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Family Foot & Ankle Care in Wheeling, IL 60090 and Chicago, IL 60613

May 2022

Plantar fasciitis is a painful foot condition that affects millions of people. It is also the most common form of heel pain. The plantar fascia is a fibrous band of connective tissue linking the heel bone to the toes, spanning the bottom of the foot. It supports the arch, and helps absorb shock during walking, running, and jumping. The plantar fascia can develop micro-tears and become inflamed and very painful when overstressed. This is known as plantar fasciitis. The pain of plantar fasciitis is often most severe after periods of rest, such as first thing in the morning. Plantar fasciitis may be contributed to by obesity, old age, flat feet, high arches, tight Achilles tendons, and certain physical activities that involve jumping, dancing, or running. If you have pain in your heel, see a podiatrist. They can determine if you have plantar fasciitis and treat it with a variety of methods and techniques.


 

Plantar fasciitis is a common foot condition that is often caused by a strain injury. If you are experiencing heel pain or symptoms of plantar fasciitis, contact Dr. Anna Petrov from Family Foot & Ankle Care. Our doctor can provide the care you need to keep you pain-free and on your feet.

What Is Plantar Fasciitis?

Plantar fasciitis is one of the most common causes of heel pain. The plantar fascia is a ligament that connects your heel to the front of your foot. When this ligament becomes inflamed, plantar fasciitis is the result. If you have plantar fasciitis you will have a stabbing pain that usually occurs with your first steps in the morning. As the day progresses and you walk around more, this pain will start to disappear, but it will return after long periods of standing or sitting.

What Causes Plantar Fasciitis?

  • Excessive running
  • Having high arches in your feet
  • Other foot issues such as flat feet
  • Pregnancy (due to the sudden weight gain)
  • Being on your feet very often

There are some risk factors that may make you more likely to develop plantar fasciitis compared to others. The condition most commonly affects adults between the ages of 40 and 60. It also tends to affect people who are obese because the extra pounds result in extra stress being placed on the plantar fascia.

Prevention

  • Take good care of your feet – Wear shoes that have good arch support and heel cushioning.
  • Maintain a healthy weight
  • If you are a runner, alternate running with other sports that won’t cause heel pain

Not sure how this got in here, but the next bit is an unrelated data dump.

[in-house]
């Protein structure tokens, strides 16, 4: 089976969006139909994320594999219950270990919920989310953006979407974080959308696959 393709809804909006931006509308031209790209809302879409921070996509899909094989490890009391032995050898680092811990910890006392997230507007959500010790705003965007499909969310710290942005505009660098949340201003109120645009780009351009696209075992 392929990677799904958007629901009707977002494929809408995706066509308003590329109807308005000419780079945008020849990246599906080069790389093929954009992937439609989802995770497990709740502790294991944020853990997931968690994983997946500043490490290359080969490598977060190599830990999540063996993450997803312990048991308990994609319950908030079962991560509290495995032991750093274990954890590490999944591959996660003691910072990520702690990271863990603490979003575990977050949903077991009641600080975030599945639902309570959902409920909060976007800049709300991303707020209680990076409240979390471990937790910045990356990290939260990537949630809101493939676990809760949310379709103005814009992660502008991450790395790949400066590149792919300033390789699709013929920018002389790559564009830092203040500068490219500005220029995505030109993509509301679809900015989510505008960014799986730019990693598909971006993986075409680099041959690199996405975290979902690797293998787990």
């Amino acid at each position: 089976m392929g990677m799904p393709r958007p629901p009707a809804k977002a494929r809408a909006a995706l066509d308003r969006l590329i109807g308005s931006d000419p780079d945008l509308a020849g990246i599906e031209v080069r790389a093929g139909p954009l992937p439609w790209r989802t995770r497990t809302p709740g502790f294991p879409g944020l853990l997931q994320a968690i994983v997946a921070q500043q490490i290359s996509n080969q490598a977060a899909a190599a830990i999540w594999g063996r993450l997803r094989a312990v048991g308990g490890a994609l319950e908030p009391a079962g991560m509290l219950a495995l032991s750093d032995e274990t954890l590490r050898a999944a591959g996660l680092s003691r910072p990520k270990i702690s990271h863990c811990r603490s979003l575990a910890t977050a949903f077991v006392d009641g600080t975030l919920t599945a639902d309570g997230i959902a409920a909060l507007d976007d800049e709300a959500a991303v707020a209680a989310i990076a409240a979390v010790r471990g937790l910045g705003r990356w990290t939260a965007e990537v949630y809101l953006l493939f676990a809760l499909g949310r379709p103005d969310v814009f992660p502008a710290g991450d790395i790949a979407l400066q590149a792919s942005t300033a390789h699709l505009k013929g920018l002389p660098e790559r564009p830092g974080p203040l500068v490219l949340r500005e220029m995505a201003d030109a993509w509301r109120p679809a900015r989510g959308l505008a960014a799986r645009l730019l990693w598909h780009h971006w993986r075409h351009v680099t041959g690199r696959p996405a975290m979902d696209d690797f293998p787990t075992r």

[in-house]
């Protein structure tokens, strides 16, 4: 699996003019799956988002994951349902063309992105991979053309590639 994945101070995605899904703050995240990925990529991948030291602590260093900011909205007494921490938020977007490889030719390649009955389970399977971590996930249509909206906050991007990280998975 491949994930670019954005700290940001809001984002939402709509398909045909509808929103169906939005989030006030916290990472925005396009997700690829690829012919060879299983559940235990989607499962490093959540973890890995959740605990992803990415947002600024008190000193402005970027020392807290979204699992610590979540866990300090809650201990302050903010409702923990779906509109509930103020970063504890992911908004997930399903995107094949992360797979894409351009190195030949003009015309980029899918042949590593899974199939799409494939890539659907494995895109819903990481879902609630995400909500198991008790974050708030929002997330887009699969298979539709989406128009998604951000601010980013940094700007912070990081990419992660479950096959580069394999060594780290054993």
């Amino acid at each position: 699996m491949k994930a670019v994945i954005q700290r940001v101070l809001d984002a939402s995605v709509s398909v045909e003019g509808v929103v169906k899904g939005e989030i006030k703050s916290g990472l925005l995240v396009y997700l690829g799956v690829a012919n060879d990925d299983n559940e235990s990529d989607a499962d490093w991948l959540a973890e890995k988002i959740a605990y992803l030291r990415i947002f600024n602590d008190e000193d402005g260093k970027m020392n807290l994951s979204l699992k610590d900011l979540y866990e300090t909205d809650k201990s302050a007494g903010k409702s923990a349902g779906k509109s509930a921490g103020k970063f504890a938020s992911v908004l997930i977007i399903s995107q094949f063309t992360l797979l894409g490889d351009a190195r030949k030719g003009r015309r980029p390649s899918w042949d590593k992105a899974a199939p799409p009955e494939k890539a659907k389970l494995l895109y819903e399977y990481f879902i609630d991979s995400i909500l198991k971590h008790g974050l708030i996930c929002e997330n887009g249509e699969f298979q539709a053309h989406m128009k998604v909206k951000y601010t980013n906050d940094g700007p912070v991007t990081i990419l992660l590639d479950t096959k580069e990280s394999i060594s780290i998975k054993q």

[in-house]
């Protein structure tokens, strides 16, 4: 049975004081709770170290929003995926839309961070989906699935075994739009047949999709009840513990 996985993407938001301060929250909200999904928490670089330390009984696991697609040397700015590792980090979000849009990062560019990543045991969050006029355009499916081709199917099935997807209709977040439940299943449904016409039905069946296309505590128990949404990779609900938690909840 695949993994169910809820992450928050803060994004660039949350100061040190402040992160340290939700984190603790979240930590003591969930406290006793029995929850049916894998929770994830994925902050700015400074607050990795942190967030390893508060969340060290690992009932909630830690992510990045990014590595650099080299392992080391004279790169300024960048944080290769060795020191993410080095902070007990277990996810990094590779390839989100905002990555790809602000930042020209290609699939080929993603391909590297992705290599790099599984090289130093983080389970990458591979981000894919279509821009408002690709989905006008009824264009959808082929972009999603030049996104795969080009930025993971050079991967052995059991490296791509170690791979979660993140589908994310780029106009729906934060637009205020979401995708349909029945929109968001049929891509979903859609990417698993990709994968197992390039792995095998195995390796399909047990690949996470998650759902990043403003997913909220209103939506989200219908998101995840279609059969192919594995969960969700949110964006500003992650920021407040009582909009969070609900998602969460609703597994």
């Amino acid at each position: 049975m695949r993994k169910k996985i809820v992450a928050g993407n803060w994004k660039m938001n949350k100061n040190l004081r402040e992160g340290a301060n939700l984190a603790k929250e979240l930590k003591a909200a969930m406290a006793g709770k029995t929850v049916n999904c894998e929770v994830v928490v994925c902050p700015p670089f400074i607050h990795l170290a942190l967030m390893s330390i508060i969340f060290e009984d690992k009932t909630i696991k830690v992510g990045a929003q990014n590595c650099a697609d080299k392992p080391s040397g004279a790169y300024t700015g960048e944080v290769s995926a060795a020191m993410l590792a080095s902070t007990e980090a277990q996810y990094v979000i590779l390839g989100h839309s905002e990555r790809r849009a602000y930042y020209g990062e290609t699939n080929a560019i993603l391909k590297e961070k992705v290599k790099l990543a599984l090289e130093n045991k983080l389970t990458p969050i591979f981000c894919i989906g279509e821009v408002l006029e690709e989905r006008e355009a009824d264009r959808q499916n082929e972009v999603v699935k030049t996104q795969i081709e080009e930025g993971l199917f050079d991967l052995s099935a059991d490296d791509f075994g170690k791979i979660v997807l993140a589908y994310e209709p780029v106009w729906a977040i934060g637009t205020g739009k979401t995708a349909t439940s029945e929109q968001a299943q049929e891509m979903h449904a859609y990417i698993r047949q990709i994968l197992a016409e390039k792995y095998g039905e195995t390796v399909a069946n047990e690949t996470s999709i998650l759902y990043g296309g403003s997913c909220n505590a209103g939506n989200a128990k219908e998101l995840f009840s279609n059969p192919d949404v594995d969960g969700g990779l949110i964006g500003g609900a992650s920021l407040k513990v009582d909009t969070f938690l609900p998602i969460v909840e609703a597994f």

There are a variety of treatment options available for plantar fasciitis along with the pain that accompanies it. Additionally, physical therapy is a very important component in the treatment process. It is important that you meet with your podiatrist to determine which treatment option is best for you.

If you have any questions, please feel free to contact one of our offices located in Wheeling and Chicago, IL . We offer the newest diagnostic and treatment technologies for all your foot care needs.

 

Read more about Plantar Fasciitis

There are nerves between the toes that can become compressed or irritated from constant pressure. This pressure may come from wearing improperly fitted shoes or high heels, and engaging in repetitive sporting activities, like running. When one of these nerves gets irritated, it can thicken and become painful. The pain can feel like a burning sensation in the ball of the foot that may come and go, or there may be a radiating numbness or tingling through the toes. Some people even feel like they have a bunched up sock or pebble stuck in their shoe, and it is difficult to walk. This condition is known as Morton’s neuroma. You may be more at risk of developing Morton’s neuroma if you have a gait abnormality, flat feet, high arches, bunions or hammertoes. It is important to seek treatment early on, as permanent nerve damage may occur if the condition is not treated properly. A podiatrist can examine you and may need to perform various tests to rule out other possible causes for your pain. If it is determined that you have Morton’s neuroma, your podiatrist will discuss the best treatment options to correct this painful condition. 

Morton’s neuroma is a very uncomfortable condition to live with. If you think you have Morton’s neuroma, contact Dr. Anna Petrov of Family Foot & Ankle Care. Our doctor will attend to all of your foot care needs and answer any of your related questions.  

Morton’s Neuroma

Morton's neuroma is a painful foot condition that commonly affects the areas between the second and third or third and fourth toe, although other areas of the foot are also susceptible. Morton’s neuroma is caused by an inflamed nerve in the foot that is being squeezed and aggravated by surrounding bones.

What Increases the Chances of Having Morton’s Neuroma?

  • Ill-fitting high heels or shoes that add pressure to the toe or foot
  • Jogging, running or any sport that involves constant impact to the foot
  • Flat feet, bunions, and any other foot deformities

Morton’s neuroma is a very treatable condition. Orthotics and shoe inserts can often be used to alleviate the pain on the forefront of the feet. In more severe cases, corticosteroids can also be prescribed. In order to figure out the best treatment for your neuroma, it’s recommended to seek the care of a podiatrist who can diagnose your condition and provide different treatment options.

If you have any questions, please feel free to contact one of our offices located in Wheeling and Chicago, IL . We offer the newest diagnostic and treatment technologies for all your foot care needs.

Read more about Morton's Neuroma
Tuesday, 17 May 2022 00:00

Seniors and Falls

Everyone can stumble but older people have a higher propensity to falling. In fact, one in four seniors fall each year and the chances of falling double after falling once. Falls can be serious and cause broken bones or a head injury. They can greatly interfere with one’s ability to function and do so independently. Even if a fall is avoided, an older person can become fearful of falls and limit their participation in daily activities. This can further lead to weakness and increased chances of falling. Physical conditions that can make one more prone to falling include lower body weakness, vitamin D deficiency, difficulty with walking or balance, use of certain medications, vision problems, and foot pain. Other issues that lead to a greater risk of falls are poorly fitting footwear or home hazards, such as broken or uneven steps or throw rugs that can be tripped over. Tending to physical and other conditions, getting regular strength and balance exercise, and seeing a podiatrist for evaluation of risk for falling can help as well. As one ages, regular visits to a podiatrist are encouraged as a preventative health measure.